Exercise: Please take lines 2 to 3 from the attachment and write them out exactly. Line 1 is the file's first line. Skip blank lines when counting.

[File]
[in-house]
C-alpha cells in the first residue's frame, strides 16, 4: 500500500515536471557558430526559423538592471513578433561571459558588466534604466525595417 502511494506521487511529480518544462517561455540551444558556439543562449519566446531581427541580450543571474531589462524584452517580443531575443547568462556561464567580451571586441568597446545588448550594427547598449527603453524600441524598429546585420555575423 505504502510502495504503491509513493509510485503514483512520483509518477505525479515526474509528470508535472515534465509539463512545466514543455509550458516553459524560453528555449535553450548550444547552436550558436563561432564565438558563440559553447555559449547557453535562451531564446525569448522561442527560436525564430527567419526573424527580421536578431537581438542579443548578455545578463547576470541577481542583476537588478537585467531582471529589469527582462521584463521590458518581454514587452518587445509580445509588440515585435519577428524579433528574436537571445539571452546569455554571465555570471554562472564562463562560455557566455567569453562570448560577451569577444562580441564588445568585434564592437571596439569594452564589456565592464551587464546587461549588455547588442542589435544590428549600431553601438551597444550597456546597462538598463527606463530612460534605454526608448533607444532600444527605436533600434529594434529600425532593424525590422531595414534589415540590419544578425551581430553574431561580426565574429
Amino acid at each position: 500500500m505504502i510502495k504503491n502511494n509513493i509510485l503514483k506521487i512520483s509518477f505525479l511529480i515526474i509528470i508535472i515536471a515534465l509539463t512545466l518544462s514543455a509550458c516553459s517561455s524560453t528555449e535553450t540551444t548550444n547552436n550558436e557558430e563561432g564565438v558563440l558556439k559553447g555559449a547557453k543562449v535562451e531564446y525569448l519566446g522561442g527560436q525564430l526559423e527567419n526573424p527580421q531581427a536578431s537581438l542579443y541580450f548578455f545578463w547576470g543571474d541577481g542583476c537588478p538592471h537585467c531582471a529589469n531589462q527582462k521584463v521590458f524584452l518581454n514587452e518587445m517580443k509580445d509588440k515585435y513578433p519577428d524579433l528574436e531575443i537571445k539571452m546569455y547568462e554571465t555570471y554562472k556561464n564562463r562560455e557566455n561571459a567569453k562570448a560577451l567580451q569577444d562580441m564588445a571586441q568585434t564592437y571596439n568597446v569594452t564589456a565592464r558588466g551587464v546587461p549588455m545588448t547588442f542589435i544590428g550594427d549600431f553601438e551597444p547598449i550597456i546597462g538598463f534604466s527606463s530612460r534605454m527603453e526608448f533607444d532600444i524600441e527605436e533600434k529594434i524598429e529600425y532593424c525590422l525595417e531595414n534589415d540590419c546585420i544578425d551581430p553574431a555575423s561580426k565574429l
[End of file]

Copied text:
C-alpha cells in the first residue's frame, strides 16, 4: 500500500515536471557558430526559423538592471513578433561571459558588466534604466525595417 502511494506521487511529480518544462517561455540551444558556439543562449519566446531581427541580450543571474531589462524584452517580443531575443547568462556561464567580451571586441568597446545588448550594427547598449527603453524600441524598429546585420555575423 505504502510502495504503491509513493509510485503514483512520483509518477505525479515526474509528470508535472515534465509539463512545466514543455509550458516553459524560453528555449535553450548550444547552436550558436563561432564565438558563440559553447555559449547557453535562451531564446525569448522561442527560436525564430527567419526573424527580421536578431537581438542579443548578455545578463547576470541577481542583476537588478537585467531582471529589469527582462521584463521590458518581454514587452518587445509580445509588440515585435519577428524579433528574436537571445539571452546569455554571465555570471554562472564562463562560455557566455567569453562570448560577451569577444562580441564588445568585434564592437571596439569594452564589456565592464551587464546587461549588455547588442542589435544590428549600431553601438551597444550597456546597462538598463527606463530612460534605454526608448533607444532600444527605436533600434529594434529600425532593424525590422531595414534589415540590419544578425551581430553574431561580426565574429
Amino acid at each position: 500500500m505504502i510502495k504503491n502511494n509513493i509510485l503514483k506521487i512520483s509518477f505525479l511529480i515526474i509528470i508535472i515536471a515534465l509539463t512545466l518544462s514543455a509550458c516553459s517561455s524560453t528555449e535553450t540551444t548550444n547552436n550558436e557558430e563561432g564565438v558563440l558556439k559553447g555559449a547557453k543562449v535562451e531564446y525569448l519566446g522561442g527560436q525564430l526559423e527567419n526573424p527580421q531581427a536578431s537581438l542579443y541580450f548578455f545578463w547576470g543571474d541577481g542583476c537588478p538592471h537585467c531582471a529589469n531589462q527582462k521584463v521590458f524584452l518581454n514587452e518587445m517580443k509580445d509588440k515585435y513578433p519577428d524579433l528574436e531575443i537571445k539571452m546569455y547568462e554571465t555570471y554562472k556561464n564562463r562560455e557566455n561571459a567569453k562570448a560577451l567580451q569577444d562580441m564588445a571586441q568585434t564592437y571596439n568597446v569594452t564589456a565592464r558588466g551587464v546587461p549588455m545588448t547588442f542589435i544590428g550594427d549600431f553601438e551597444p547598449i550597456i546597462g538598463f534604466s527606463s530612460r534605454m527603453e526608448f533607444d532600444i524600441e527605436e533600434k529594434i524598429e529600425y532593424c525590422l525595417e531595414n534589415d540590419c546585420i544578425d551581430p553574431a555575423s561580426k565574429l